# How can astronauts rotate their body in empty space ? How do they undergo "angular displacement" without any external torque? [duplicate]

How does the astronaut in the following video do what he is doing ? https://youtu.be/7ZPVg3qD07g?t=145

This question is kind of a follow up to Why don't we ever see astronauts on space walks adjusting their orientation by rotating their arms?

I was under the impression that linear motion and rotational motion were analogous with displacement, velocity, acceleration, mass, momentum, force being analogous with angular displacement, angular velocity, angular acceleration, moment of inertia, angular momentum and torque respectively.

We all know that an astronaut in space cannot undergo any linear displacement without having some external force ( the most he can do is throw objects, or gases in one direction and move in opposite direction , but even then the Center of mass of the man + object system will stay right where it was ) . In short, the center of mass should wind up back where it started.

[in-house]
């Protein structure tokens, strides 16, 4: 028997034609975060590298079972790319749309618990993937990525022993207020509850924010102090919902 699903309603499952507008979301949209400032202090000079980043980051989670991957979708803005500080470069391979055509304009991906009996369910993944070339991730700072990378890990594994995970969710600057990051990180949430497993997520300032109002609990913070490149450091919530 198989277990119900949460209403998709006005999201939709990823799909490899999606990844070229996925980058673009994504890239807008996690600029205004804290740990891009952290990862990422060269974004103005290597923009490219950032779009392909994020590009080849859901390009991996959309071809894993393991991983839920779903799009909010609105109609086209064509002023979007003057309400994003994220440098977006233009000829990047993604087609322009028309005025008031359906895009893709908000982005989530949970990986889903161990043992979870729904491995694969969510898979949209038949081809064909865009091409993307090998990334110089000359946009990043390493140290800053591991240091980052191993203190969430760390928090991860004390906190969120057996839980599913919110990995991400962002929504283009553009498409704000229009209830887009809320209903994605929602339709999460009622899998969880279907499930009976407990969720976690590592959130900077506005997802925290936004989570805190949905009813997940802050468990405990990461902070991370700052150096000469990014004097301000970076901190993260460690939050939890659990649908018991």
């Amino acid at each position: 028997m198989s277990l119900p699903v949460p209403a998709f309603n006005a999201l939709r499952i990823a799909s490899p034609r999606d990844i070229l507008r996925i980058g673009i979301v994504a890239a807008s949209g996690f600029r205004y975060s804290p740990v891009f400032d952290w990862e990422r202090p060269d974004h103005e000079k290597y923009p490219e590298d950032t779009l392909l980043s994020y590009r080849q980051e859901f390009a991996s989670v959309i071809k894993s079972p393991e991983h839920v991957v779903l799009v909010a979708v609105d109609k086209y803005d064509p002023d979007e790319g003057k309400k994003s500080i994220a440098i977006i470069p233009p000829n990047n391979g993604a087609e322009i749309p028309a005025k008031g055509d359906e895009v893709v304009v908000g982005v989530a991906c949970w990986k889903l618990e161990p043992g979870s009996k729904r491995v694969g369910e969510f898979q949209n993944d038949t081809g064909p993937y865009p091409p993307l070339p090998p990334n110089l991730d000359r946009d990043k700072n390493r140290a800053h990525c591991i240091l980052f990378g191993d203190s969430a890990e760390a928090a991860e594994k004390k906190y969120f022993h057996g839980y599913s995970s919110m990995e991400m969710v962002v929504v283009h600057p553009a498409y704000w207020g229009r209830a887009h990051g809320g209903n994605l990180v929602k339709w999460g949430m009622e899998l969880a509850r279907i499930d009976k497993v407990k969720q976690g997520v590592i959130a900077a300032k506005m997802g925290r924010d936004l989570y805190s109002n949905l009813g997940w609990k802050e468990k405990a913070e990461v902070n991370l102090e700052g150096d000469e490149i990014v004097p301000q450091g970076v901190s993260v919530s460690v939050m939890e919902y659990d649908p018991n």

So, how come in case of rotational motion, the astronaut is able to undergo angular displacement without any external torque ? He is facing one way and at the end he has rotated and is facing another way, without there being any external torque during the process. What is the physics i am getting wrong here ? Whatever he does, should he not wind up back where he started ?

• Angular speed or angular displacement doesn't require any torque until angular speed is constant. Only change in angular speed requires torque. Apr 23 at 7:10
• @JohnRennie Thanks for that link. I would never have found that question. The question seems to be same as mine, and it goes to the root of the issue much more precisely and eloquently . I will look at the answers, hopefully they will have good answers Apr 23 at 7:18
• @VikashKumar I know it does not. My question was WHY it is the case, that linear displacement requires external force, but angular displacement does not require external torque Apr 23 at 7:20
• Again, linear displacement or linear velocity doesn't require any force until velocity is constant (both magnitude and direction). External forces requires only when change in velocity is needed. Apr 23 at 7:24
• @VikashKumar " External forces requires only when change in velocity is needed " This is not true. External forces are also required when linear displacement (or change in linear/translational position) is needed . However, external torque is not required when " angular displacement " is needed. This difference in linear displacement and angular displacement was the heart of my question Apr 23 at 7:27